dynamic array data validation lists
In the old days, creating a dynamic dropdown list for data validation was an intermediatetoadvanced task because Excel did not have a builtin method to handle this. We would have needed to insert the new item somewhere in the middle of the source list or use the OFFSET function in combination with COUNTA to be able to add new items to the end of the source list. This was a fairly complicated solution.
Once the source list is created with a dynamic function or formula, creating a dynamic data validation list from a spilled array is now as simple as using the spill range indicator.
Step 1  Create a source list using a dynamic array function or formula
In the example below, the SORT function was used to create an alphabetic source list.
=SORT(Menu[Item Name])
Step 2  Use the spill range indicator to refer to the dynamic output
 From the cell where the dropdown list is desired, go to the Data tab and select the Data Validation command. Choose List from the Allow dropdown.
 Refer to the spill range in the Source field. The spill range indicator must be manually entered after the reference to the first cell in the spill range. If the data validation will be copied to other cells, absolute cell referencing should be used.
=$A$14#
Errors when using dynamic arrays
In working with dynamic array formulas, you might encounter some new Excel error messages. Instead of getting bent out of shape about them, here’s a quick list of the more common ones and the possible causes.

#SPILL! error
Message: Spill range isn’t blank
Excel will return a #SPILL! error message in the first cell of the spill range if there is an obstruction, that is, if any of the cells in the required output area is not empty. To correct this, clear the value(s) in the obstructing cell(s) or move the formula to a location that has enough blank cells to accommodate the output.
Message: Spill range is unknown
This error may occur when Excel cannot determine how many rows and columns will be needed for the output. For example, when volatile functions which return different values each time formulas are recalculated (e.g., RAND, RANDBETWEEN, RANDARRAY) are nested with certain other dynamic functions. See example below.
Note that the same formula may work in some iterations and fail in others simply because of function volatility. You can either try again or calculate the formula step by step, i.e., generate the random values using the formula, copy and paste them as values, then manually place them in an array.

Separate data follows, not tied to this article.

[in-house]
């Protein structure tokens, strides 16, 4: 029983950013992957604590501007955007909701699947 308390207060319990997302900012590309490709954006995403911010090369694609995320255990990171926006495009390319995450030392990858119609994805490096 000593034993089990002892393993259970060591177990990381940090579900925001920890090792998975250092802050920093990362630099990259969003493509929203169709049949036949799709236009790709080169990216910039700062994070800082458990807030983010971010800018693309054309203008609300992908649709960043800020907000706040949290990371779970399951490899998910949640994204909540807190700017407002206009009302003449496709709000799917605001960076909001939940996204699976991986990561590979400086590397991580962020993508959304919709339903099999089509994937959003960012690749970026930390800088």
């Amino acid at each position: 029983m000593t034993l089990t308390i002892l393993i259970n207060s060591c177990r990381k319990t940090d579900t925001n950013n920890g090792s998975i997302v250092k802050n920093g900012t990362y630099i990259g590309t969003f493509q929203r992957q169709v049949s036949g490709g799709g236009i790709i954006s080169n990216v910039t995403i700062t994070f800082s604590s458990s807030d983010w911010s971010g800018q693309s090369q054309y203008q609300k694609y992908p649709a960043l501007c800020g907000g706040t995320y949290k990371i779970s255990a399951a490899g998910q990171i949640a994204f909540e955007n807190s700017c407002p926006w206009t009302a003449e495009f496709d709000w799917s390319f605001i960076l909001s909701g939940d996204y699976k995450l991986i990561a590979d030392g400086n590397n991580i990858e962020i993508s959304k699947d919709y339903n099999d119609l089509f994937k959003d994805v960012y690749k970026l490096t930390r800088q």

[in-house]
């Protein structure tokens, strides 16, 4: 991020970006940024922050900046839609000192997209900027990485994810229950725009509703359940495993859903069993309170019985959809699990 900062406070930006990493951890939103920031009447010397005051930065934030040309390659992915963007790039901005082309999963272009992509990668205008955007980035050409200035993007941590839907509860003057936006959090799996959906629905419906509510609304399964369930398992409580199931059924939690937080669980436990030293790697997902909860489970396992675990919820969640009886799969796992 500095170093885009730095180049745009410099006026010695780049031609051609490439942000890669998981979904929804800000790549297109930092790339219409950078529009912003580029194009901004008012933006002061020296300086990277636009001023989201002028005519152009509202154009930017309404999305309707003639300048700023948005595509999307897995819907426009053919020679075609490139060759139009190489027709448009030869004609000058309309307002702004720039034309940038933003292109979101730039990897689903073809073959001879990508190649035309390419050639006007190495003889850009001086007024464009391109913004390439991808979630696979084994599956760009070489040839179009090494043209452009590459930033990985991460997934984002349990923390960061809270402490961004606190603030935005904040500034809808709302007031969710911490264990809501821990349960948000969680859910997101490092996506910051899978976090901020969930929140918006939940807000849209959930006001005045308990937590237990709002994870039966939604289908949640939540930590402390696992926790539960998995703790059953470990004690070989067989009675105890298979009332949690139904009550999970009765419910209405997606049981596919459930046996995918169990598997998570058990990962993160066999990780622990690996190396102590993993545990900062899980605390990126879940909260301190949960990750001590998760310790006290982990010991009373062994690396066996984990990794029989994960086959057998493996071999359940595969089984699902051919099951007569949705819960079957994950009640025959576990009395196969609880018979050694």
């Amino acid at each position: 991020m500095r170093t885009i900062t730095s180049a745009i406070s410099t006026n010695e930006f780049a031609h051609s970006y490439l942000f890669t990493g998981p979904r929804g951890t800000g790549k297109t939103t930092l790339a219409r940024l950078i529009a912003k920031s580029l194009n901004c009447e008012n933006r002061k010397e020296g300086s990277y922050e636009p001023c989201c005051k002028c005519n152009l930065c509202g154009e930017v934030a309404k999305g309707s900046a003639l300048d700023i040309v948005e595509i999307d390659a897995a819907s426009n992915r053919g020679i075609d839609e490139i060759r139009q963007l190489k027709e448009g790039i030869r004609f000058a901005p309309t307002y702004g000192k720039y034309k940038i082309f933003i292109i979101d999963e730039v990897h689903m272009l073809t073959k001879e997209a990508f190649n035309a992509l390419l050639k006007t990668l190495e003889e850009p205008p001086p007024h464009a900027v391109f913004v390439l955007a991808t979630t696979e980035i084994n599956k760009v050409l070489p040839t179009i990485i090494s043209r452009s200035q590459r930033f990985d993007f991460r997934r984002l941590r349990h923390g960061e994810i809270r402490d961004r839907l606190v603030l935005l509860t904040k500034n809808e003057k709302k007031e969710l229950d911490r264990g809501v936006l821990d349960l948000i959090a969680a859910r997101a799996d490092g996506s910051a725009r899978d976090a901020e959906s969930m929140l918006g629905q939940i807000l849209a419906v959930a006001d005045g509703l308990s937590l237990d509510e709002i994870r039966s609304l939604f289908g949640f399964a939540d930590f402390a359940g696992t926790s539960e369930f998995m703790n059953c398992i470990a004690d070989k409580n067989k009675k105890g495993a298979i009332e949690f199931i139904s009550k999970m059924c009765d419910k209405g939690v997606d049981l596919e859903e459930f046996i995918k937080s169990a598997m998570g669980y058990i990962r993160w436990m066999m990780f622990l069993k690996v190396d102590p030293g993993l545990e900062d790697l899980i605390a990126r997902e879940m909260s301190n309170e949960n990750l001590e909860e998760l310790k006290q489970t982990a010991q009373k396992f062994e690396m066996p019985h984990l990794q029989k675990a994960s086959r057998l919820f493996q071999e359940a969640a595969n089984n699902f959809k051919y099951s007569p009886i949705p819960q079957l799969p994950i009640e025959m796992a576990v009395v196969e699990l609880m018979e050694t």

Message: Spill range in table
Somewhat surprisingly, Excel tables do not support spilled behavior at this time. This is most obvious when attempting to use one of the eight new functions where dynamic array functionality comes builtin. To use these functions, convert your Excel table to a range. For legacy functions, table behavior in dynamic and predynamic Excel are identical.

#CALC! error
Message: Empty arrays are not supported
Since dynamic Excel does not support empty arrays, any formula that results in an empty array will return the #CALC! error. For example, if no records in the source array match the criteria in the include argument of the FILTER function, Excel will return a #CALC! error. In that case, the solution would be to include the optional if_empty argument to display an alternative response.

You can’t change part of an array
This message comes in a popup window if you attempt to sort items in a spill range using the Sort command from the ribbon or contextual menu.
This is because of the familiar principle that we cannot change part of an array formula (similar to the old CSE formulas). To sort a spill range, use the SORT function around the formula which created the spill range, for example:
=SORT(FILTER(A2:D12,B2:B12="sandwich"),4)
(as illustrated in examples 1 and 2 above).
The way forward
Excited yet? dynamic Excel represents a significant upgrade to the way in which formulas are processed in Excel. Eventually, predynamic Excel will be a thing of the past, and dynamic arrays will be standard.
To learn more about using dynamic arrays in Excel, try our Microsoft Excel  Basic and Advanced course today.